Welcome to another edition of “Answering Your ESSA” questions, where we try to get to the bottom of questions from readers about the Every Student Succeeds Act and its implementation. This week’s question comes from an anonymous reader.
Question: How many states have included science testing in their plans, and what states will count science in their accountability system?
Answer: Every state will have to test students in science. The law, like its predecessor, the No Child Left Behind Act, requires states to test students in grades 3 through 8 and once in high school in reading and math. But states also have to test students at least three times in science, once in grade 3 through 5, once in grade 6 through 9, and once in grades 10 through 12.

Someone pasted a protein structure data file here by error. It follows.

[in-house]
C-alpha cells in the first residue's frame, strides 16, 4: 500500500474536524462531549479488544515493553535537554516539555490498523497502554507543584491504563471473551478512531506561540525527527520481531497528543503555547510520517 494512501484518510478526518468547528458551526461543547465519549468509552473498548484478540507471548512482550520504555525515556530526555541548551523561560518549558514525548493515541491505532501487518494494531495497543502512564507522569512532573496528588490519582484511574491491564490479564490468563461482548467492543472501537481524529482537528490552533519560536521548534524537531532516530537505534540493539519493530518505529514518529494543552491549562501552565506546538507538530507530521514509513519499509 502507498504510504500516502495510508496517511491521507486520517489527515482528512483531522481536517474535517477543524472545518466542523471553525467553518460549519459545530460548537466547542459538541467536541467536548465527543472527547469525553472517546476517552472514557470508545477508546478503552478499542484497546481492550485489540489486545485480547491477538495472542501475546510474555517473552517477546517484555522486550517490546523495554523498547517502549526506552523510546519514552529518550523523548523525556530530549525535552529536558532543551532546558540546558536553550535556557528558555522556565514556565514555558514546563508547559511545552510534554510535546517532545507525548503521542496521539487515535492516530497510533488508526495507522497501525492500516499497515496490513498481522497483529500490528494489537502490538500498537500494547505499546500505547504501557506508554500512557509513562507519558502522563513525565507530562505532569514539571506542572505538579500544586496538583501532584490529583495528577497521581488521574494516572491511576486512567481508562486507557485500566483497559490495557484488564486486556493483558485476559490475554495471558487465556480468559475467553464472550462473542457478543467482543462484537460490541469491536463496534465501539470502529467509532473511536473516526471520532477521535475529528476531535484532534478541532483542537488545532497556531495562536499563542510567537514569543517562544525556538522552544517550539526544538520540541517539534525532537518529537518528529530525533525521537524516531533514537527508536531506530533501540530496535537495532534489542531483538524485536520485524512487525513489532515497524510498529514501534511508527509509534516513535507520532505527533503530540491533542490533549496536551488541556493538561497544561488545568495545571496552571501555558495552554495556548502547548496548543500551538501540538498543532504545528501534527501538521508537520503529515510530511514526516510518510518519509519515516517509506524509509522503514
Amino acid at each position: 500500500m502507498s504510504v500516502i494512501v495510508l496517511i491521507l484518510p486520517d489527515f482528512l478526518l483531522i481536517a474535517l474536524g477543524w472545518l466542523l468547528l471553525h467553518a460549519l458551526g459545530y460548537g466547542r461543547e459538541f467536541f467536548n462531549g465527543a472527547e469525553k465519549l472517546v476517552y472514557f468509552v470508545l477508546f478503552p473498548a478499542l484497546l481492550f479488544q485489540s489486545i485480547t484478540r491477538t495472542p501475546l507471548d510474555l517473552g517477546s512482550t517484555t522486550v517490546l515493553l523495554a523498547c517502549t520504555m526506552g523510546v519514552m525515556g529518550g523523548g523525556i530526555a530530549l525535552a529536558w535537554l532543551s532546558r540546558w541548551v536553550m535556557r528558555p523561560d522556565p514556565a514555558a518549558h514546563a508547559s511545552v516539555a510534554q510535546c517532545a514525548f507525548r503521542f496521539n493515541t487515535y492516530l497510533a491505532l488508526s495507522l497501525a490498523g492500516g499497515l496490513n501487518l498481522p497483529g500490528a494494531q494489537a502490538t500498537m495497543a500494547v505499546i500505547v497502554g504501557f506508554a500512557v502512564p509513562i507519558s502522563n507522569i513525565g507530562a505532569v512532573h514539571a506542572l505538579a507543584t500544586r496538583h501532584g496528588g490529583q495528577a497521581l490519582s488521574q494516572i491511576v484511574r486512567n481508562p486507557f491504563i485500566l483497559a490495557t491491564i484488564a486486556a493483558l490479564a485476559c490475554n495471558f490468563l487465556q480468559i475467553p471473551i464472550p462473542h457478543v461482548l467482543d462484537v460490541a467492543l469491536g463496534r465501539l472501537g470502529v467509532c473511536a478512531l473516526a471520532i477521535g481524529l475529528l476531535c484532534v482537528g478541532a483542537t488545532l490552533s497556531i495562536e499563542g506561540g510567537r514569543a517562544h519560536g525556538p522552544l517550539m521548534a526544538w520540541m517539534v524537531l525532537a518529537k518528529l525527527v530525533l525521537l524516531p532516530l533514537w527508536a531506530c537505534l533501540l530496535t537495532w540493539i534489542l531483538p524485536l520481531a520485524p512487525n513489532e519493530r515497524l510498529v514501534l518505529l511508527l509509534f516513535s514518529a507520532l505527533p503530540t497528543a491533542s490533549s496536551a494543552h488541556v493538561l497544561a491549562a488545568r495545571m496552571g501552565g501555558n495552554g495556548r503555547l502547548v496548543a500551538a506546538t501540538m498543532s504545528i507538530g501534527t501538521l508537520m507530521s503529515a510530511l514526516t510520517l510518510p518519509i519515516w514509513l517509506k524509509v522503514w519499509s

Those science tests don’t have to be used for accountability purposes, like they do for math and reading. But at least 19 states are choosing to make them part of their school rating systems anyway.
At least 14 states are using science as an indicator of school quality or student success, including Arkansas, Colorado, Delaware, Florida, Louisiana, Massachusetts, Montana, Nebraska, Nevada, Rhode Island, Tennessee, Texas, Utah, and Vermont.
And at least five are using science tests as a way to gauge schools academically, including Illinois, Kentucky, New York, North Carolina, and Oklahoma.
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